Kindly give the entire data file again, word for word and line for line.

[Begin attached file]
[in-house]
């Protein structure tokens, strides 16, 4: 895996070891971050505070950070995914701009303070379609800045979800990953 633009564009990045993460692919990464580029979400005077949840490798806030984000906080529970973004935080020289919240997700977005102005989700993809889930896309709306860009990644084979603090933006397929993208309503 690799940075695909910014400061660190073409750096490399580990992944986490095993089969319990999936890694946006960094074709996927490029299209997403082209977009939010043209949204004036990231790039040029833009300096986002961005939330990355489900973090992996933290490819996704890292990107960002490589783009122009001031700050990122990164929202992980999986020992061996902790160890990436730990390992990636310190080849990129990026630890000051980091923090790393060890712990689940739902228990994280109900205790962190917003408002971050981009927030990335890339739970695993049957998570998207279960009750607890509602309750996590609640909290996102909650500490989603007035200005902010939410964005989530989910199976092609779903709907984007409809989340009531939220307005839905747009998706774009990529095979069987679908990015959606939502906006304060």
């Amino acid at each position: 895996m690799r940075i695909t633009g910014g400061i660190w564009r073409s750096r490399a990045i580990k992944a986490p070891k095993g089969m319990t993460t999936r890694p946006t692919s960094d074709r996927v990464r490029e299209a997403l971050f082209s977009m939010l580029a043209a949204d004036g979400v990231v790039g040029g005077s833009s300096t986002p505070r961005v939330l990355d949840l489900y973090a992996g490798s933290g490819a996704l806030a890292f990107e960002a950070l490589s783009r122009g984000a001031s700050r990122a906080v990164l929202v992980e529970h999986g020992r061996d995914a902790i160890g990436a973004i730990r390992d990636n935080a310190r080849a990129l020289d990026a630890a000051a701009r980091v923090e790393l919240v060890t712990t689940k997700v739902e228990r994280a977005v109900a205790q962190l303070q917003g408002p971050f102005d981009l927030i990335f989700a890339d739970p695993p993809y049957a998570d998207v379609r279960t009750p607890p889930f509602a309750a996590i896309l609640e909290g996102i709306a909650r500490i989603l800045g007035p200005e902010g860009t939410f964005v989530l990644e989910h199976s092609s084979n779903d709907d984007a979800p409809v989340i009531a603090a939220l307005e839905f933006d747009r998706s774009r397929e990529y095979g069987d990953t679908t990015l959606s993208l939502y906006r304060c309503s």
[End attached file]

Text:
[in-house]
């Protein structure tokens, strides 16, 4: 895996070891971050505070950070995914701009303070379609800045979800990953 633009564009990045993460692919990464580029979400005077949840490798806030984000906080529970973004935080020289919240997700977005102005989700993809889930896309709306860009990644084979603090933006397929993208309503 690799940075695909910014400061660190073409750096490399580990992944986490095993089969319990999936890694946006960094074709996927490029299209997403082209977009939010043209949204004036990231790039040029833009300096986002961005939330990355489900973090992996933290490819996704890292990107960002490589783009122009001031700050990122990164929202992980999986020992061996902790160890990436730990390992990636310190080849990129990026630890000051980091923090790393060890712990689940739902228990994280109900205790962190917003408002971050981009927030990335890339739970695993049957998570998207279960009750607890509602309750996590609640909290996102909650500490989603007035200005902010939410964005989530989910199976092609779903709907984007409809989340009531939220307005839905747009998706774009990529095979069987679908990015959606939502906006304060």
């Amino acid at each position: 895996m690799r940075i695909t633009g910014g400061i660190w564009r073409s750096r490399a990045i580990k992944a986490p070891k095993g089969m319990t993460t999936r890694p946006t692919s960094d074709r996927v990464r490029e299209a997403l971050f082209s977009m939010l580029a043209a949204d004036g979400v990231v790039g040029g005077s833009s300096t986002p505070r961005v939330l990355d949840l489900y973090a992996g490798s933290g490819a996704l806030a890292f990107e960002a950070l490589s783009r122009g984000a001031s700050r990122a906080v990164l929202v992980e529970h999986g020992r061996d995914a902790i160890g990436a973004i730990r390992d990636n935080a310190r080849a990129l020289d990026a630890a000051a701009r980091v923090e790393l919240v060890t712990t689940k997700v739902e228990r994280a977005v109900a205790q962190l303070q917003g408002p971050f102005d981009l927030i990335f989700a890339d739970p695993p993809y049957a998570d998207v379609r279960t009750p607890p889930f509602a309750a996590i896309l609640e909290g996102i709306a909650r500490i989603l800045g007035p200005e902010g860009t939410f964005v989530l990644e989910h199976s092609s084979n779903d709907d984007a979800p409809v989340i009531a603090a939220l307005e839905f933006d747009r998706s774009r397929e990529y095979g069987d990953t679908t990015l959606s993208l939502y906006r304060c309503s």